Smooth seas make the voyage more pleasant.
A ship in port is safe, and that's just what ports are for.
Have you read my GeekList "Story of My Wargaming Life"? While on vacation these past few weeks, I did my best to extend the story to here and now. Illness and other factors got in the way, but I managed to get a few things done in spite of that. Not nearly as much as I'd have liked, but a few things.
I started out with Lee vs. Grant, a game I had set up when my vacation started (about four weeks ago). It's a very good game, and it plays well solitaire. I found it an interesting gaming experience. In fact, I liked it so much that I went beyond the first basic-game (intro) scenario and played all six. Each one took less than an hour anyway; those scenarios are just lead-ins to the main game. I stopped short of tackling the advanced game, though--not because I was finished, but mainly because I wanted to play other games. I don't expect to get back to Lee vs Grant anytime soon, however. I found it a little abstract--maybe the wrong scale for me. I seem to get the most enjoyment out of tactical-level wargames.
I next learned and played Hornet Leader: Carrier Air Operations. Maybe because I had such high expectations for it, I ended up disappointed. For a game with individual aircraft, pilots with names and character profiles, AA guns, and all, it sure felt abstract to me! I guess it's basically an operational-level game that just happens to have those tactical-looking elements. I probably wouldn't be satisfied with it unless it put me in the cockpit, so to speak. The last air-combat game I played was Mustangs, and I liked it a lot better; I'd play that again. I may give HL:CAO another try, since I invested so much in it, but I can't say I'm excited about it.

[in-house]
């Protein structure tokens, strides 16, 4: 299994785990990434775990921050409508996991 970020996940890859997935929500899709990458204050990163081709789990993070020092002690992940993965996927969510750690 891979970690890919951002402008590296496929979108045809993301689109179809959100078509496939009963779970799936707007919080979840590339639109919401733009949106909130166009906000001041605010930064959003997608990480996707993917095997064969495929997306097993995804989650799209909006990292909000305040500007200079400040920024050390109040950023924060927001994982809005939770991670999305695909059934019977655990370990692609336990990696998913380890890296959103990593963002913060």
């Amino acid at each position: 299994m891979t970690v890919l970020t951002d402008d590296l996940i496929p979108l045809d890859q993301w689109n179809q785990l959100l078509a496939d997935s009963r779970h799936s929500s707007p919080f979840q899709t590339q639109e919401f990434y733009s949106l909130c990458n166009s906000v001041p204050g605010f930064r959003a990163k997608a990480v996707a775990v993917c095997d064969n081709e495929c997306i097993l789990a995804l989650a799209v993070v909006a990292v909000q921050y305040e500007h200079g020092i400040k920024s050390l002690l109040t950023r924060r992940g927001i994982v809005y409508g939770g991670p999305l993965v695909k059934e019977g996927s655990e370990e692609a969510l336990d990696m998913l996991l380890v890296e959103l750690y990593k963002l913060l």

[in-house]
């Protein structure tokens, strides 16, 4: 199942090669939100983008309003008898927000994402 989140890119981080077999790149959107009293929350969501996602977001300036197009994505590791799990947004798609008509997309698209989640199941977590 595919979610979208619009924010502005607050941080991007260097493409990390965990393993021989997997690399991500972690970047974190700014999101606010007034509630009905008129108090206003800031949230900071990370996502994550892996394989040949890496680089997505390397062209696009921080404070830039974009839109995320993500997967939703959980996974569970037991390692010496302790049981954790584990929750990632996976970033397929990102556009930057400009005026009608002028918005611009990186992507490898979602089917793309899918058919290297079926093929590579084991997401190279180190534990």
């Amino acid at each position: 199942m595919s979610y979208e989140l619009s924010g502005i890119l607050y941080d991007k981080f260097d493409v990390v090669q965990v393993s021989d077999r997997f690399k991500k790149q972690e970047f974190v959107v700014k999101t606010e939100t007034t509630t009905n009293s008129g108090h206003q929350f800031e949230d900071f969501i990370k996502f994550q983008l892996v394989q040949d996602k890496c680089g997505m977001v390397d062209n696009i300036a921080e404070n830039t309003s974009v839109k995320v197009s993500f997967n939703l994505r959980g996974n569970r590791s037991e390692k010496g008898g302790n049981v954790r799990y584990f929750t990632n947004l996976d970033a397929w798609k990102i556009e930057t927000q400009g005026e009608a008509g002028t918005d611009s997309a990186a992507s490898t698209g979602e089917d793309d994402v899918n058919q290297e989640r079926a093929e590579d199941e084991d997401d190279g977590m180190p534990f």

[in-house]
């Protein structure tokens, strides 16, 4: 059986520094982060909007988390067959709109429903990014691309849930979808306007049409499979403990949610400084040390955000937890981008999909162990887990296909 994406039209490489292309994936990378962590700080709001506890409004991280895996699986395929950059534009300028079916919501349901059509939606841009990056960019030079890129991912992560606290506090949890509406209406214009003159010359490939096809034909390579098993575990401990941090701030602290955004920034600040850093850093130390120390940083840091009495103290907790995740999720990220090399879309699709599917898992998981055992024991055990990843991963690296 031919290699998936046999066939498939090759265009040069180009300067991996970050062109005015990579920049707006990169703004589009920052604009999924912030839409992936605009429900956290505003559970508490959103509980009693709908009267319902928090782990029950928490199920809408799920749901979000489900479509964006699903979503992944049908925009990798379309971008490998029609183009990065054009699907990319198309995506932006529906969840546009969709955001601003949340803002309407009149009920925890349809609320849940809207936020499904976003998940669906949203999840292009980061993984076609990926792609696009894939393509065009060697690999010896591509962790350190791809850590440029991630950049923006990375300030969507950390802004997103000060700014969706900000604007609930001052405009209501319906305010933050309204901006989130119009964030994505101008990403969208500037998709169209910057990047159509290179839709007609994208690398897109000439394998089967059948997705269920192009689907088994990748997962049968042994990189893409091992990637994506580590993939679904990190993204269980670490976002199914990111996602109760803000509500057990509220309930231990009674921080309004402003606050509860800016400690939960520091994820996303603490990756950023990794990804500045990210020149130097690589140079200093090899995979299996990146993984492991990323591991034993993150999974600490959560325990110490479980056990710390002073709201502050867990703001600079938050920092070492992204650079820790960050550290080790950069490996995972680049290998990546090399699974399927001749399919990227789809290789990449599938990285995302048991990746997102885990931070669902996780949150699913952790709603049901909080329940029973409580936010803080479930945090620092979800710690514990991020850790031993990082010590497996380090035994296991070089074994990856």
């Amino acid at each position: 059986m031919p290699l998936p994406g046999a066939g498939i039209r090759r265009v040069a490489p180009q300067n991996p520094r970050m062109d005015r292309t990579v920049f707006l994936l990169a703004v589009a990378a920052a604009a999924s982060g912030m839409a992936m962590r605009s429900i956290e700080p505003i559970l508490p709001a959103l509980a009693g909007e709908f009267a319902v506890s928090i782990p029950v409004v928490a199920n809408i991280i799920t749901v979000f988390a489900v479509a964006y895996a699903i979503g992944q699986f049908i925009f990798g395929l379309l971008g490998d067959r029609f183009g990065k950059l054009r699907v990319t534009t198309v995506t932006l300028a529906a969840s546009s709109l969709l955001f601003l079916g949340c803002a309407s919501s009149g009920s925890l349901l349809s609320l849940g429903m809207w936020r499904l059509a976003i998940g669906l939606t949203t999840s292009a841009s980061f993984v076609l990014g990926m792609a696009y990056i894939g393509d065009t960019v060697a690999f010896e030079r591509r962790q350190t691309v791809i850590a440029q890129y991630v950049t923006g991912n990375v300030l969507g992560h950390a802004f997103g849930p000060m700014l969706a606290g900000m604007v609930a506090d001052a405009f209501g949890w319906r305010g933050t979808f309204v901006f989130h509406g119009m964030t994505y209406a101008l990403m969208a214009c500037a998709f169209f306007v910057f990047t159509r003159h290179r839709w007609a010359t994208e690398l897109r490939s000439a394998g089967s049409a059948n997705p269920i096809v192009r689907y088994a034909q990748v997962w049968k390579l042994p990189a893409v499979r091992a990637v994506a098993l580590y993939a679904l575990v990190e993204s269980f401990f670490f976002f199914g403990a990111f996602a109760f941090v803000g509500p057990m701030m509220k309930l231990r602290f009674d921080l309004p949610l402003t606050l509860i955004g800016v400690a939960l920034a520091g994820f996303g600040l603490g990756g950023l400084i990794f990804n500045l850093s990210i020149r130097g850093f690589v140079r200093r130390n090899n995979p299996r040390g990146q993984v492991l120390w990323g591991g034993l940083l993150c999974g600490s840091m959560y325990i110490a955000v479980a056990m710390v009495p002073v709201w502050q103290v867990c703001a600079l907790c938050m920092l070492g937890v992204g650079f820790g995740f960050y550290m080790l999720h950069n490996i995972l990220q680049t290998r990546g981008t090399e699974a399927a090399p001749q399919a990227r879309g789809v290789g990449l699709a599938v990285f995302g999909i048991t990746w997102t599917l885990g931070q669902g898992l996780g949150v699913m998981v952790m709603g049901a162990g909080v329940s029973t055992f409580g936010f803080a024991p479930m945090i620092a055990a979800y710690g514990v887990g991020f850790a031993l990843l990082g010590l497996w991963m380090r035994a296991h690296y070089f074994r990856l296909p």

Another problem for me with HL:CAO, I think, is that it has some RPG elements--pilots gaining experience, suffering stress, leveling up, and all that. It's an aspect of gaming I've never been able to get into. I resented it in games like Firepower, Gunslinger, Ambush!, and Runebound (Second Edition). It's optional in some of those games, mandatory in others. It just doesn't work for me, though I'm not sure I can articulate why. I suppose it's why I probably won't stick with Magic Realm after having already made some progress in learning that complicated game. I simply do not care about individual characters and their personal stories. Video games like X-COM: UFO Defense didn't hold my interest for long either, before I got fed up with having to equip and manipulate every individual character. It's weird, though: I like manipulating individual warplanes in Mustangs and individual ships in The Ironclads, and I don't mind the individualized leaders and heroes in Lock 'n Load. But when a game zooms in too close to individual soldiers, it's a total turn-off to me. It seems to become more of a personal story and less of a military exercise. I'm only interested in wargames as military exercises. Or as slices of history brought to life on my tabletop.